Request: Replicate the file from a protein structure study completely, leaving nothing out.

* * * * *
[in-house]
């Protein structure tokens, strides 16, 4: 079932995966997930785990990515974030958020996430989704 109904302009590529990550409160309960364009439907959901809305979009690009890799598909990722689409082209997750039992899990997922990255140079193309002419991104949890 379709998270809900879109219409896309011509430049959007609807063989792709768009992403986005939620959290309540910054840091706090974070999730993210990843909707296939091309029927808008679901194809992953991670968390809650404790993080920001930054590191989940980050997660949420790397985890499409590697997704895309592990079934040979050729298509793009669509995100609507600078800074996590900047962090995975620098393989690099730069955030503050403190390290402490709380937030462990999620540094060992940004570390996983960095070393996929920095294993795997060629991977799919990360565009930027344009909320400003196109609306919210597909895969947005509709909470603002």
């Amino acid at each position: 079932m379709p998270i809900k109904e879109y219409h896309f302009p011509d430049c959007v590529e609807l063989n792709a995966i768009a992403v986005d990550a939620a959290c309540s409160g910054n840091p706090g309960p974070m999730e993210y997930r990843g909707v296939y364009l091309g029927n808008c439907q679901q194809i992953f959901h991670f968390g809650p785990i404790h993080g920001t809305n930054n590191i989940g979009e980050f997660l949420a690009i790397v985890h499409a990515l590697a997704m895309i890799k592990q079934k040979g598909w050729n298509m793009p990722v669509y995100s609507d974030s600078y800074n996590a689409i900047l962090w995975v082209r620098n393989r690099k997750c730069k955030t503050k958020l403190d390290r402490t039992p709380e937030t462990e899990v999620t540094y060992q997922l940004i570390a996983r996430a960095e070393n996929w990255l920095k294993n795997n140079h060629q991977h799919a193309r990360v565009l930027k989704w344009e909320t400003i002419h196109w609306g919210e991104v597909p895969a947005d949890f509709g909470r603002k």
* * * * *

[in-house]
């Protein structure tokens, strides 16, 4: 079932995966997930785990990515974030958020996430989704 109904302009590529990550409160309960364009439907959901809305979009690009890799598909990722689409082209997750039992899990997922990255140079193309002419991104949890 379709998270809900879109219409896309011509430049959007609807063989792709768009992403986005939620959290309540910054840091706090974070999730993210990843909707296939091309029927808008679901194809992953991670968390809650404790993080920001930054590191989940980050997660949420790397985890499409590697997704895309592990079934040979050729298509793009669509995100609507600078800074996590900047962090995975620098393989690099730069955030503050403190390290402490709380937030462990999620540094060992940004570390996983960095070393996929920095294993795997060629991977799919990360565009930027344009909320400003196109609306919210597909895969947005509709909470603002």
């Amino acid at each position: 079932m379709p998270i809900k109904e879109y219409h896309f302009p011509d430049c959007v590529e609807l063989n792709a995966i768009a992403v986005d990550a939620a959290c309540s409160g910054n840091p706090g309960p974070m999730e993210y997930r990843g909707v296939y364009l091309g029927n808008c439907q679901q194809i992953f959901h991670f968390g809650p785990i404790h993080g920001t809305n930054n590191i989940g979009e980050f997660l949420a690009i790397v985890h499409a990515l590697a997704m895309i890799k592990q079934k040979g598909w050729n298509m793009p990722v669509y995100s609507d974030s600078y800074n996590a689409i900047l962090w995975v082209r620098n393989r690099k997750c730069k955030t503050k958020l403190d390290r402490t039992p709380e937030t462990e899990v999620t540094y060992q997922l940004i570390a996983r996430a960095e070393n996929w990255l920095k294993n795997n140079h060629q991977h799919a193309r990360v565009l930027k989704w344009e909320t400003i002419h196109w609306g919210e991104v597909p895969a947005d949890f509709g909470r603002k």